NFC East: Cowboys Not The Only Ones With Injury Woes

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There were plenty of injury woes to report on during the Cowboys' stay in Oxnard, Calif., and there will be plenty more back in Dallas – as Lance Dunbar has already shown Monday morning.

It's an obvious frustration for players, it's frustrating for reporters to keep up with and it's frustrating for fans to read about. Lest anyone think the Cowboys' injury bug is a unique circumstance, however, a look around the division will remind you about the volatile nature of health in football.

Anyone who watched the first 10 minutes of New York's loss to Indianapolis on Sunday night saw that. Giants wide receiver Victor Cruz left the game during the game's first drive with what turned out to be a bruised heel. The newly-extended wideout reportedly underwent X-Rays, which were negative.

That's quite juxtaposition for Cruz, who torched Pittsburgh for a 57-yard touchdown in the first quarter of the Giants' preseason opener. It has to be extra frustrating for New York – particularly its fanbase – as Cruz got hurt in the same game that fellow wideout Hakeem Nicks returned from a groin injury.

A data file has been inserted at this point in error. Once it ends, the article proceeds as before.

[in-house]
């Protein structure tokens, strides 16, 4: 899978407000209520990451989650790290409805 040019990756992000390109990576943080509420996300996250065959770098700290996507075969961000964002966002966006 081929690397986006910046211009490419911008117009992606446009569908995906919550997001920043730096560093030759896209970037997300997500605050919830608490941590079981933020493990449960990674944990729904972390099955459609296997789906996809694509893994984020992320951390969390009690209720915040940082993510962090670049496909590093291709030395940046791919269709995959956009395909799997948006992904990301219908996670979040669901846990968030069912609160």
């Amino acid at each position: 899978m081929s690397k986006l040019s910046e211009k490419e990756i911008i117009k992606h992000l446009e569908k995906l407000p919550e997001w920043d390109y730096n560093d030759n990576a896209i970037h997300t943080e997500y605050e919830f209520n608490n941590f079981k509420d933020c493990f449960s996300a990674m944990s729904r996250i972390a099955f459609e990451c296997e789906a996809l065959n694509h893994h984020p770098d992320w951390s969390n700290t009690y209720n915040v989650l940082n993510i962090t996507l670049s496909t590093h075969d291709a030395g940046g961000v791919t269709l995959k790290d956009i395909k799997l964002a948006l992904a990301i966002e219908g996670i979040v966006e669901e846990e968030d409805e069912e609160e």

If that wasn't bad enough, starting center David Baas left the game on the same drive when he sprained his MCL during a pileup.

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That's just two more bodies to add to the growing list this offseason. The Cowboys lost backup defensive end Tyrone Crawford for the season on the first day of training camp, not to mention a litany of smaller injuries. The Eagles can't seem to keep any wide receivers healthy, headlined by the loss of Jeremy Maclin for the season. The Redskins, famously, are trying to rehab their franchise quarterback for the season opener.

I shouldn't need to tell anyone that the Giants' injury problems are more significant, though. Any injury sustained by either New York or Dallas is almost assuredly going to impact the season opener between the two – which is now less than three weeks away.

It doesn't look like the injuries to Cruz and Baas are too significant, but anyone who has followed the sport should know that "day-to-day" can often mean two or more weeks (see: Claiborne, Morris).

Cowboys coach Jason Garrett was fond of saying, back in July, that there was still plenty of time to get guys healthy before the games started to matter. But that's hardly the case at this point. Every tweak and every sprain from here on out will likely affect player availability when these two teams kick off on Sept. 8.

The question now for the Cowboys and Giants is, who can get healthier faster?

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